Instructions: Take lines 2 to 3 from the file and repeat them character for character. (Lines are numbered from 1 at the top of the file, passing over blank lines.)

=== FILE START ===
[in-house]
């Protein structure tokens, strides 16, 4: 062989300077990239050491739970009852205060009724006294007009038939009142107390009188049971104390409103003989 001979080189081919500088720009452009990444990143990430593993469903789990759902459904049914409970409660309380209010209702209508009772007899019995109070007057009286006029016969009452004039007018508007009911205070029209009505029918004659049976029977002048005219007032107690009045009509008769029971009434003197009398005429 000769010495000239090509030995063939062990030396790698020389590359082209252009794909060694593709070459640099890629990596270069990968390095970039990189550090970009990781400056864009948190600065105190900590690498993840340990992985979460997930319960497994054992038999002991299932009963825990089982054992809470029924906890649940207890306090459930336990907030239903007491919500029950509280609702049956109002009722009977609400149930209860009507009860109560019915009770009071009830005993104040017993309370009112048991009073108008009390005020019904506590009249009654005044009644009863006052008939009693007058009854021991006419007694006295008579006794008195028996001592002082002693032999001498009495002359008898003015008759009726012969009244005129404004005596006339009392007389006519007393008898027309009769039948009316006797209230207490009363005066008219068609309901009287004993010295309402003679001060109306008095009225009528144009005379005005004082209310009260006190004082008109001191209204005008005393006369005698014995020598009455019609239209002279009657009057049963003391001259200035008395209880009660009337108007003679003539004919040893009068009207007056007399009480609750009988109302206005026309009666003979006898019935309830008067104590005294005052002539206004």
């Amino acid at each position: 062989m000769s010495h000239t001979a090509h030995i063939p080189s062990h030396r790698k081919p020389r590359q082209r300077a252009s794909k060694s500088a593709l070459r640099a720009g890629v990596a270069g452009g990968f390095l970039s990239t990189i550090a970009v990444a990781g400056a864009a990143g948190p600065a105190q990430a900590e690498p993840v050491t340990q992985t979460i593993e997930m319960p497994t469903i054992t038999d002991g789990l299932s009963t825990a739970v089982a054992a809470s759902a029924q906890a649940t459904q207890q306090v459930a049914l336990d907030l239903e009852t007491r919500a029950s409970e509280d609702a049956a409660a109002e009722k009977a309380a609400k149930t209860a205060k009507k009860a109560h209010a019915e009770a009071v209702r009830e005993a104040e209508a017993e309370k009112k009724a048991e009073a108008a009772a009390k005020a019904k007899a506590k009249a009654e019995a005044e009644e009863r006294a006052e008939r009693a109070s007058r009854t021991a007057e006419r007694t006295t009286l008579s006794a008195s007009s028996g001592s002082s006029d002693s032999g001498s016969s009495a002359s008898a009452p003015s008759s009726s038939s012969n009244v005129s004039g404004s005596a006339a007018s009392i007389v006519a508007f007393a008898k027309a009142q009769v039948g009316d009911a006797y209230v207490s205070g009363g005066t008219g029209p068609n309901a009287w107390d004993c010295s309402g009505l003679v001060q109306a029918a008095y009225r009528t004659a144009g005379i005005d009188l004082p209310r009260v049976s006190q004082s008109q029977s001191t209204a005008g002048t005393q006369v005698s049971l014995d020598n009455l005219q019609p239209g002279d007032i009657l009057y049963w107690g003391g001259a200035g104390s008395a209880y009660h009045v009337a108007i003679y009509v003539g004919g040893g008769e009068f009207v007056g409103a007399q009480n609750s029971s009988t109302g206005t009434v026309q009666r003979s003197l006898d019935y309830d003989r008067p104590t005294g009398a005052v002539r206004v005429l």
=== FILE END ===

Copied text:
């Protein structure tokens, strides 16, 4: 062989300077990239050491739970009852205060009724006294007009038939009142107390009188049971104390409103003989 001979080189081919500088720009452009990444990143990430593993469903789990759902459904049914409970409660309380209010209702209508009772007899019995109070007057009286006029016969009452004039007018508007009911205070029209009505029918004659049976029977002048005219007032107690009045009509008769029971009434003197009398005429 000769010495000239090509030995063939062990030396790698020389590359082209252009794909060694593709070459640099890629990596270069990968390095970039990189550090970009990781400056864009948190600065105190900590690498993840340990992985979460997930319960497994054992038999002991299932009963825990089982054992809470029924906890649940207890306090459930336990907030239903007491919500029950509280609702049956109002009722009977609400149930209860009507009860109560019915009770009071009830005993104040017993309370009112048991009073108008009390005020019904506590009249009654005044009644009863006052008939009693007058009854021991006419007694006295008579006794008195028996001592002082002693032999001498009495002359008898003015008759009726012969009244005129404004005596006339009392007389006519007393008898027309009769039948009316006797209230207490009363005066008219068609309901009287004993010295309402003679001060109306008095009225009528144009005379005005004082209310009260006190004082008109001191209204005008005393006369005698014995020598009455019609239209002279009657009057049963003391001259200035008395209880009660009337108007003679003539004919040893009068009207007056007399009480609750009988109302206005026309009666003979006898019935309830008067104590005294005052002539206004």
């Amino acid at each position: 062989m000769s010495h000239t001979a090509h030995i063939p080189s062990h030396r790698k081919p020389r590359q082209r300077a252009s794909k060694s500088a593709l070459r640099a720009g890629v990596a270069g452009g990968f390095l970039s990239t990189i550090a970009v990444a990781g400056a864009a990143g948190p600065a105190q990430a900590e690498p993840v050491t340990q992985t979460i593993e997930m319960p497994t469903i054992t038999d002991g789990l299932s009963t825990a739970v089982a054992a809470s759902a029924q906890a649940t459904q207890q306090v459930a049914l336990d907030l239903e009852t007491r919500a029950s409970e509280d609702a049956a409660a109002e009722k009977a309380a609400k149930t209860a205060k009507k009860a109560h209010a019915e009770a009071v209702r009830e005993a104040e209508a017993e309370k009112k009724a048991e009073a108008a009772a009390k005020a019904k007899a506590k009249a009654e019995a005044e009644e009863r006294a006052e008939r009693a109070s007058r009854t021991a007057e006419r007694t006295t009286l008579s006794a008195s007009s028996g001592s002082s006029d002693s032999g001498s016969s009495a002359s008898a009452p003015s008759s009726s038939s012969n009244v005129s004039g404004s005596a006339a007018s009392i007389v006519a508007f007393a008898k027309a009142q009769v039948g009316d009911a006797y209230v207490s205070g009363g005066t008219g029209p068609n309901a009287w107390d004993c010295s309402g009505l003679v001060q109306a029918a008095y009225r009528t004659a144009g005379i005005d009188l004082p209310r009260v049976s006190q004082s008109q029977s001191t209204a005008g002048t005393q006369v005698s049971l014995d020598n009455l005219q019609p239209g002279d007032i009657l009057y049963w107690g003391g001259a200035g104390s008395a209880y009660h009045v009337a108007i003679y009509v003539g004919g040893g008769e009068f009207v007056g409103a007399q009480n609750s029971s009988t109302g206005t009434v026309q009666r003979s003197l006898d019935y309830d003989r008067p104590t005294g009398a005052v002539r206004v005429l």